Bash remove environment variables command

See all Bash/Shell scripting related FAQ
Do you want to delete an exported bash environment variables in Linux, macOS, or Unix-like systems? Try using the “unset <VARIABLE>” command to remove the environment variable when using bash. Let us see syntax and examples in detail.

The unset command works with sh, csh/tcsh, bash and many other shells to delete environment variables.
Tutorial details
Difficulty level Easy
Root privileges No
Requirements Linux or Unixterminal
Category Linux shell scripting
OS compatibility Linux macOS Unix
Est. reading time 2 minutes
Advertisement

Bash remove environment variables command

  1. Open the terminal application.
  2. Use the set command or env command to list the currently defined environment variable. For example:
    $ set
    $ env
    $ set | grep -w "VARIABLE_NAME"
    $ env | grep -w "VARIABLE_NAME"
  3. You can also use the echo command or printf command to print variable value:
    $ echo "$VARIABLE_NAME"
    $ printf "%s\n" "$VARIABLE_NAME"
  4. To delete or remove values and attributes of shell variables, use the unset command:
    $ unset VAR_NAME
    $ unset FOO
  5. Verify that the shell variable is deleted and gone from the terminal bash session in Linux and Unix. For example:
    $ set | grep -w 'VAR_NAME'
    $ env | grep -w 'VAR_NAME'
    $ echo "$VAR_NAME"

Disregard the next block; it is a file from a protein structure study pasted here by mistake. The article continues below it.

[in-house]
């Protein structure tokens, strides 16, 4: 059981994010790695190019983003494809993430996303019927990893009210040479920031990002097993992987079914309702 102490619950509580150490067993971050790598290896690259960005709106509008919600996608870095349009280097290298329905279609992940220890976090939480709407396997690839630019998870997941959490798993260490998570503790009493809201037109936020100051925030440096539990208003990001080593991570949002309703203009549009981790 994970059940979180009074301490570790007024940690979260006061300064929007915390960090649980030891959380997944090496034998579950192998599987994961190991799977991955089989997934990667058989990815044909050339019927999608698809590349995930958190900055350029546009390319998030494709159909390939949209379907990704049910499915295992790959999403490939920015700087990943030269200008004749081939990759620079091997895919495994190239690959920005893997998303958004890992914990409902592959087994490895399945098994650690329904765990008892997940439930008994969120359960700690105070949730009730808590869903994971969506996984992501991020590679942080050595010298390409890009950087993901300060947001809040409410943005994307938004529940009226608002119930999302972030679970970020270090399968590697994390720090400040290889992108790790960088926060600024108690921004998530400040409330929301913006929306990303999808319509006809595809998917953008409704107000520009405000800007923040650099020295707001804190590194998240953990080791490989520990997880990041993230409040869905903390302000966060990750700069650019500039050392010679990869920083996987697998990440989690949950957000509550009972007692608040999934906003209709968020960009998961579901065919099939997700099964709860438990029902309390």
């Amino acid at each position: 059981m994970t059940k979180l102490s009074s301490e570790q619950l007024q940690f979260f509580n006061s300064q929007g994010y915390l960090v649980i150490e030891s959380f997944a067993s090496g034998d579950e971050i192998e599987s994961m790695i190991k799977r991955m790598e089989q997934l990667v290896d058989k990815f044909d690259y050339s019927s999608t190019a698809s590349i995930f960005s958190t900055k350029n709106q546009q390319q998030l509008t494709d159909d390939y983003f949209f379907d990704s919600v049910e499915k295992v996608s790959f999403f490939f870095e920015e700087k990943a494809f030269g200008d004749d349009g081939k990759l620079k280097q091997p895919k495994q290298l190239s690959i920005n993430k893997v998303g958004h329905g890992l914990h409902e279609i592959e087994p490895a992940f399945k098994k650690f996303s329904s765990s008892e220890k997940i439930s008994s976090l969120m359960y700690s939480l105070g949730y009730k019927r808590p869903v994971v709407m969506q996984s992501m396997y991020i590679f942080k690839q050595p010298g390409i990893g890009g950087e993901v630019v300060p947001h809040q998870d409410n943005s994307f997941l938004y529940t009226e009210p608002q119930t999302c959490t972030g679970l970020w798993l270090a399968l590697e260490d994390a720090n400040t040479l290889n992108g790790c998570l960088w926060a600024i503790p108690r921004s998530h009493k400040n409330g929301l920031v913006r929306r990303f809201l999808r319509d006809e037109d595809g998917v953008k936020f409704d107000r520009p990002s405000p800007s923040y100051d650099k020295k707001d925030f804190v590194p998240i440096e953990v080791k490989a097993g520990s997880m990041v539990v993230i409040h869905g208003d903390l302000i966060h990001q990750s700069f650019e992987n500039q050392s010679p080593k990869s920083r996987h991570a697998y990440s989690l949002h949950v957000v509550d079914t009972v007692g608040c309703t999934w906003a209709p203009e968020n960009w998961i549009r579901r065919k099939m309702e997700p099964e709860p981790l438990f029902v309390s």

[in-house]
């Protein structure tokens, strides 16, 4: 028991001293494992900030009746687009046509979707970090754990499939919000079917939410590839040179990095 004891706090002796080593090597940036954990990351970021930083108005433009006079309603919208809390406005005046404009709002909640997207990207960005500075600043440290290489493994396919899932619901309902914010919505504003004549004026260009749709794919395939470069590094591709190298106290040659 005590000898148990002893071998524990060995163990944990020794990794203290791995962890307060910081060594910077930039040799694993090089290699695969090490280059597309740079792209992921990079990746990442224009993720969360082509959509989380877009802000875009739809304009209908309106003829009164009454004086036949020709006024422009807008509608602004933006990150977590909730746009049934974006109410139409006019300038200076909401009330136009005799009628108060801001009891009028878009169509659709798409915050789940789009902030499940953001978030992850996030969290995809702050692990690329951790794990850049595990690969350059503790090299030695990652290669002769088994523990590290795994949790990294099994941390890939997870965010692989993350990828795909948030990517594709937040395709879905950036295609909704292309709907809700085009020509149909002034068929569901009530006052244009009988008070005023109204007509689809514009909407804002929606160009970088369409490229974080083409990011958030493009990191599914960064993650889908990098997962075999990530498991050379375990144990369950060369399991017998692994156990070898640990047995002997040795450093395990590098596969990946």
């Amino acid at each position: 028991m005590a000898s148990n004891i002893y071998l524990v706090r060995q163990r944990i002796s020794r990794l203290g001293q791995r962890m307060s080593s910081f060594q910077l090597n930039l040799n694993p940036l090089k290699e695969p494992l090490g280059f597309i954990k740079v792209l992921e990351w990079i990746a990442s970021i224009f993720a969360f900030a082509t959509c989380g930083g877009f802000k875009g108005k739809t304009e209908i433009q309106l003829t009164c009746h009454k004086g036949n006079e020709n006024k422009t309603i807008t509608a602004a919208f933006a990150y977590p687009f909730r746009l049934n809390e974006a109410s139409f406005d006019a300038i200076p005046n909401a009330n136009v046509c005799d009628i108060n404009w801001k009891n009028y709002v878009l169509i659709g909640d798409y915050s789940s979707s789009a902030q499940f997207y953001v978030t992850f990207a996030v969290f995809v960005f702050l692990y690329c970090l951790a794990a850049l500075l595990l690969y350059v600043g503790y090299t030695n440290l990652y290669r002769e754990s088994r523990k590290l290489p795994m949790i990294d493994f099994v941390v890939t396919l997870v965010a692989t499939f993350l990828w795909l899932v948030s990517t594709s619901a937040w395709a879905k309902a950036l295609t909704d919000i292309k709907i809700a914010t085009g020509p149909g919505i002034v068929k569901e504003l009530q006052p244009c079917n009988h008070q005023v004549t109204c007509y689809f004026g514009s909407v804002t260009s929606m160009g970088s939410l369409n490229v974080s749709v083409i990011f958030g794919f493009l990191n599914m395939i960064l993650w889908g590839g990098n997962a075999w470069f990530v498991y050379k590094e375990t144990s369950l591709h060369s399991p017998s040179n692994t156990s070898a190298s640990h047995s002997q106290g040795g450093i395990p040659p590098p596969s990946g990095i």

6. Try defining two shell variables using the declare command:
    $ _foo="This is a test"
    $ declare -i _num=10

    Print values:
    $ echo "$_foo"
    $ printf "%d\n" "$_num"
    $ set | grep '_num'
    $ set | grep '_foo'

    Next, delete those bash environment variable as follows using the unset command:
    $ unset _num
    $ unset _foo

    Verify it:
    $ echo "$_foo"
    $ set | grep '_num'

    Bash remove environment variable using unset command

Deleting exported bash environment variables

You can export bash variables to the child process or subshell using the export command. For example:
$ export _vech='I love BMW car'
$ printf "%s\n" "$_vech"
$ env | grep '_vech'
# now remove it #
$ unset _vech
$ env | grep '_vech'
$ printf "%s\n" "$_vech"

A note about read-only bash variables

Please note that some variables cannot be unset if declared read-only using the readonly command. For instance:
$ readonly _bar='VIP VALUE HERE'
$ set | grep '_bar'
$ unset _bar

You will see an error message as follows:

bash: unset: _bar: cannot unset: readonly variable

If you really need to unset such read-only bash variable without root access, try the exec command:
$ exec $BASH
$ unset _bar
$ echo "$_bar"
$ set | grep _bar
$ env | grep _bar

In ZSH you can simply do:
$ typeset +r _VAR
$ unset _VAR

Summing up

Using the unset bash command, you learned how to remove environment variables in Linux, macOS, *BSD, and Unix-like terminals. For more information about the unset command, please see the following manual pages using the man command/info command or help command $ man bash
$ info bash
$ help unset

🥺 Was this helpful? Please add a comment to show your appreciation or feedback.

nixCrat Tux Pixel Penguin
Hi! 🤠
I'm Vivek Gite, and I write about Linux, macOS, Unix, IT, programming, infosec, and open source. Subscribe to my RSS feed or email newsletter for updates.

0 comments… add one

Leave a Reply

Your email address will not be published. Required fields are marked *

Use HTML <pre>...</pre> for code samples. Your comment will appear only after approval by the site admin.